$20 million worth of gratitude to McDonogh

Legacy of late benefactor for life lessons long ago

February 06, 2004|By Jonathan D. Rockoff | Jonathan D. Rockoff,SUN STAFF

In what is believed to be the largest gift to a private school in the Baltimore area, McDonogh School announced yesterday that it will receive as much as $20 million - the legacy of an orphan who was a student there nearly a century ago.

H. Beale Rollins found an extended family on the rolling campus of the Owings Mills school, which was founded in 1873 to educate some of the poorest children in the area. Later, he attributed his success as a lawyer and trucking magnate to the life lessons he learned in its brick halls.

"Beale Rollins considered McDonogh his family," said Barry Rollins, the nephew of the school's benefactor, who lived in a house on campus and died in 1985. "Beale would have endorsed this matching grant 100 percent."

The school plans to use the donation by the Rollins-Luetkemeyer Foundation to provide more scholarships to needy students.

"There are three key moments in the history of the school," Marc P. Blum, president of the board of trustees, said yesterday: The school's founding for the poor, the enrollment of paying students during the Depression, "and the Rollins-Luetkemeyer matching gift."

To receive the full amount of the pledge, McDonogh School must raise another $20 million. School officials said they'd soon start seeking donations.

The importance of charity is part of the fabric of schooling at McDonogh. Students are steeped in the precepts of the founder, John McDonogh, who counseled: "Study in your course of life to do the greatest amount of possible good."

Rollins enrolled in 1909 at the age of 10 after his father's death. He attended on a full scholarship and graduated in 1915 as class valedictorian.

In 1961, Rollins and his banker, former state treasurer John A. Luetkemeyer, established the charitable foundation.

The pledge to McDonogh is the latest from the Rollins family and the Rollins-Luetkemeyer Foundation, which reported $51.5 million in assets on its most recent tax return.

The family and foundation have donated more than $13 million to the school for an athletic fieldhouse, a dormitory, a performing arts center and a leadership-training program for seniors.

In 2001, the foundation gave $8 million to help subsidize the tuition of the children of faculty and staff.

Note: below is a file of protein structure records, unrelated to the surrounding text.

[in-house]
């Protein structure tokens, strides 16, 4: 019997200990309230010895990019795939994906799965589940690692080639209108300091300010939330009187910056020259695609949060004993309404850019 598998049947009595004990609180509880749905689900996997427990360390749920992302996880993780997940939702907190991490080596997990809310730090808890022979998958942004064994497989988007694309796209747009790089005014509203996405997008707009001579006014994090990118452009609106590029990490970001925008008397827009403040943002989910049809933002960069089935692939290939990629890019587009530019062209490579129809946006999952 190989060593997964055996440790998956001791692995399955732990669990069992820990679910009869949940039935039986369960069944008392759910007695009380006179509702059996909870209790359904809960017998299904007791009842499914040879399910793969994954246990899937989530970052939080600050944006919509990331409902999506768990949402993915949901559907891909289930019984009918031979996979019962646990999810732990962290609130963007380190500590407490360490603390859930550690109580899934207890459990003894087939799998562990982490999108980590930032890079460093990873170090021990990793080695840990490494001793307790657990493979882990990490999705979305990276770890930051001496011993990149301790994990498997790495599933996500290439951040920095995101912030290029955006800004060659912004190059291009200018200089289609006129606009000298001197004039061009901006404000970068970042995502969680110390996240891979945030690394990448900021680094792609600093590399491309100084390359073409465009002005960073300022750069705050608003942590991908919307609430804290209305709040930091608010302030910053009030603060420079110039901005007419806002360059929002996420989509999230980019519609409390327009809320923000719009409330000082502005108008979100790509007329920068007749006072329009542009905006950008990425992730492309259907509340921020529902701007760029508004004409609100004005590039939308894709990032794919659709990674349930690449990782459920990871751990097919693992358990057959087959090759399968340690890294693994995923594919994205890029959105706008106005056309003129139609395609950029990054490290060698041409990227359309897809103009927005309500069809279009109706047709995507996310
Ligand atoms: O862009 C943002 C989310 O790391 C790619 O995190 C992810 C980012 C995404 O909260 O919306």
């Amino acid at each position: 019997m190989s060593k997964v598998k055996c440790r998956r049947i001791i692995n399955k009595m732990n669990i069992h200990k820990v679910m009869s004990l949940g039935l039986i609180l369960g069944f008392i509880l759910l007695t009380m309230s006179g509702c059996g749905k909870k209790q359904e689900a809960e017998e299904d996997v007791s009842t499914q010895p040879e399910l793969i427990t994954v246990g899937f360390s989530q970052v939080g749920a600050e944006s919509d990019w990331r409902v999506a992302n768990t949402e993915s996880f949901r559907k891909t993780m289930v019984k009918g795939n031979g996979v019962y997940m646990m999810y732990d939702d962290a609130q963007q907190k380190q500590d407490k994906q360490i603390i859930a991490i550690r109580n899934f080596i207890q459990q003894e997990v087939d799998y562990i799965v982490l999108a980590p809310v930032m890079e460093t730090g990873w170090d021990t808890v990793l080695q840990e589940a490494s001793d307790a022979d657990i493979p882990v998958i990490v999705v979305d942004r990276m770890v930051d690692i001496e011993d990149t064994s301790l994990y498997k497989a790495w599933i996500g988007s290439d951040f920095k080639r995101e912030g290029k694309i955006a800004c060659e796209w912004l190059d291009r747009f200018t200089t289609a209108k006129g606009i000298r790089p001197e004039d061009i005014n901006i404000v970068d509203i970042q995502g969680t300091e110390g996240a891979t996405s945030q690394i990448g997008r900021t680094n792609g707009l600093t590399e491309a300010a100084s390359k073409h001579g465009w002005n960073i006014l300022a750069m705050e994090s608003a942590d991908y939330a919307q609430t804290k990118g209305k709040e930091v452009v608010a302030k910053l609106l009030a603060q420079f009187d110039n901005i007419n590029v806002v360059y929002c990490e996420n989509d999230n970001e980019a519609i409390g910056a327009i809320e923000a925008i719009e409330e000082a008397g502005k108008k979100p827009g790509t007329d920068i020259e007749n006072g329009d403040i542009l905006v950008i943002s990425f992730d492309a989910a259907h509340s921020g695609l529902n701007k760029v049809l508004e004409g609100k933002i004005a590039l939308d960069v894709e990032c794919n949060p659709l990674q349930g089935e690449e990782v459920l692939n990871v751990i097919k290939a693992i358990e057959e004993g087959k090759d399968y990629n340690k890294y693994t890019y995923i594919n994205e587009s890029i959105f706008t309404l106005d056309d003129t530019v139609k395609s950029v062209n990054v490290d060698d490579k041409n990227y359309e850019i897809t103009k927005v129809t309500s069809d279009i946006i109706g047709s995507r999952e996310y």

While the gift is substantial, it isn't the largest nationally. In 1993, publisher Walter Annenberg gave $100 million to the New Jersey prep school he had attended.

Last year, the Gilman School received a $10 million donation, which was thought at the time to be the largest among Baltimore area schools.

McDonogh officials said their gift would bring added diversity to the school, which has 1,271 students. They hope 20 percent of the student body will receive some form of financial aid as a result, up from the current 14 percent.

The school also plans to use the funds to raise teacher salaries, which officials hope will help them recruit and retain top faculty.

"I've never had an opportunity to raise a lot of money to support kids and support teachers, and it's always been in the back of my mind," said Headmaster W. Boulton Dixon, who first broached the donation in the summer of 2001.

Dixon had just finished a round of golf with Luetkemeyer's son, John Jr., when he suggested the pledge.

"I was a little bit shocked, but I kept thinking about what Beale Rollins and my father would like and thought it would be a good decision," recalled Luetkemeyer, a commercial real estate developer who leads the foundation. "McDonogh was their wish."

Tuition at the school, where boys must wear ties and dress shirts and girls must wear khaki skirts or slacks, reaches $17,000 for upper school students. For some families, financial aid can cover as much as 90 percent of tuition, but the costs still prevent some children from attending.

"Knowing we're going to make this opportunity available to more families is very exciting," said Anita Hilson, the director of admissions. She said the money wouldn't be available in time for next school year, however.

The foundation and the school are still working out the mechanics of how the pledge will be given. Luetkemeyer said the foundation expected to start giving money as other contributions came in.

"There's no question we're going to be a stronger school academically," said Wright Abbott, who heads the English department.

Abbott said added diversity would enrich classes like his elective on American social issues, which uses books like "The Color Purple" to explore violence against women and "The Cider House Rules" to discuss abortion.

Although Abbott said he learned of the pledge in December, most of the school wasn't informed until this week. Faculty members gave a standing ovation at a meeting last night announcing the pledge. Parents were notified by e-mail last night.

Rochelle Murray, who's enrolled in the Rollins-Luetkemeyer leadership training program, was one of the few students given advance notice.

"It's a great opportunity to bring more students to the school and give them a chance to give back," she said.

Sun staff writers Meredith Cohn and Kate Shatzkin contributed to this article.

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